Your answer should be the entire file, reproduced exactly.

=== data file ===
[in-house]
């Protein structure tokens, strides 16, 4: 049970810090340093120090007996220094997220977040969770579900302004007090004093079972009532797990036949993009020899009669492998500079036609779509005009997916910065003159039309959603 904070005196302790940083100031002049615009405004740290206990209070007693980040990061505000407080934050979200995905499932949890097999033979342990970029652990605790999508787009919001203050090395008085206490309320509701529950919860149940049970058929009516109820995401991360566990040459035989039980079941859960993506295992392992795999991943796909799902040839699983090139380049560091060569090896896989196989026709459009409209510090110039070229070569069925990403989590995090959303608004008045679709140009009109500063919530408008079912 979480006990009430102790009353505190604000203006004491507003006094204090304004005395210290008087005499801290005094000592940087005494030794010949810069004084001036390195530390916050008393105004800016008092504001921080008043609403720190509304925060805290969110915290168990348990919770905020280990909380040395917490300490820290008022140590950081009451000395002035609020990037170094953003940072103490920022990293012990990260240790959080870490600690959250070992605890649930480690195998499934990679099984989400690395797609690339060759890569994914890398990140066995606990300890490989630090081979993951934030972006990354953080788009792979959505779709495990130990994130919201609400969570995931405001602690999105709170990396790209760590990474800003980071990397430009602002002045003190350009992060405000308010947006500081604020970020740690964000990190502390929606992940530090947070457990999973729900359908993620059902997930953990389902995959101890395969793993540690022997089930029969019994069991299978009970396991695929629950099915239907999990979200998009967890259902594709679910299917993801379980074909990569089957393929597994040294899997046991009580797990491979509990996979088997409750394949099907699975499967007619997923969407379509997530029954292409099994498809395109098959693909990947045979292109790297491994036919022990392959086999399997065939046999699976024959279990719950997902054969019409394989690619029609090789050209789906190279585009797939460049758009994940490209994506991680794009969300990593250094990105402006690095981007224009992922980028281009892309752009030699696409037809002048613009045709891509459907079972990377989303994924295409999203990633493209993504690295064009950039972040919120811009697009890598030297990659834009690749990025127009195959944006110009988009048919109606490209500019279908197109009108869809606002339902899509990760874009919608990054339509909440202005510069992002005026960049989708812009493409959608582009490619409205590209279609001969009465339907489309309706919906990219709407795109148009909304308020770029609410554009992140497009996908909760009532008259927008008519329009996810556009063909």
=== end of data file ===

[in-house]
């Protein structure tokens, strides 16, 4: 049970810090340093120090007996220094997220977040969770579900302004007090004093079972009532797990036949993009020899009669492998500079036609779509005009997916910065003159039309959603 904070005196302790940083100031002049615009405004740290206990209070007693980040990061505000407080934050979200995905499932949890097999033979342990970029652990605790999508787009919001203050090395008085206490309320509701529950919860149940049970058929009516109820995401991360566990040459035989039980079941859960993506295992392992795999991943796909799902040839699983090139380049560091060569090896896989196989026709459009409209510090110039070229070569069925990403989590995090959303608004008045679709140009009109500063919530408008079912 979480006990009430102790009353505190604000203006004491507003006094204090304004005395210290008087005499801290005094000592940087005494030794010949810069004084001036390195530390916050008393105004800016008092504001921080008043609403720190509304925060805290969110915290168990348990919770905020280990909380040395917490300490820290008022140590950081009451000395002035609020990037170094953003940072103490920022990293012990990260240790959080870490600690959250070992605890649930480690195998499934990679099984989400690395797609690339060759890569994914890398990140066995606990300890490989630090081979993951934030972006990354953080788009792979959505779709495990130990994130919201609400969570995931405001602690999105709170990396790209760590990474800003980071990397430009602002002045003190350009992060405000308010947006500081604020970020740690964000990190502390929606992940530090947070457990999973729900359908993620059902997930953990389902995959101890395969793993540690022997089930029969019994069991299978009970396991695929629950099915239907999990979200998009967890259902594709679910299917993801379980074909990569089957393929597994040294899997046991009580797990491979509990996979088997409750394949099907699975499967007619997923969407379509997530029954292409099994498809395109098959693909990947045979292109790297491994036919022990392959086999399997065939046999699976024959279990719950997902054969019409394989690619029609090789050209789906190279585009797939460049758009994940490209994506991680794009969300990593250094990105402006690095981007224009992922980028281009892309752009030699696409037809002048613009045709891509459907079972990377989303994924295409999203990633493209993504690295064009950039972040919120811009697009890598030297990659834009690749990025127009195959944006110009988009048919109606490209500019279908197109009108869809606002339902899509990760874009919608990054339509909440202005510069992002005026960049989708812009493409959608582009490619409205590209279609001969009465339907489309309706919906990219709407795109148009909304308020770029609410554009992140497009996908909760009532008259927008008519329009996810556009063909």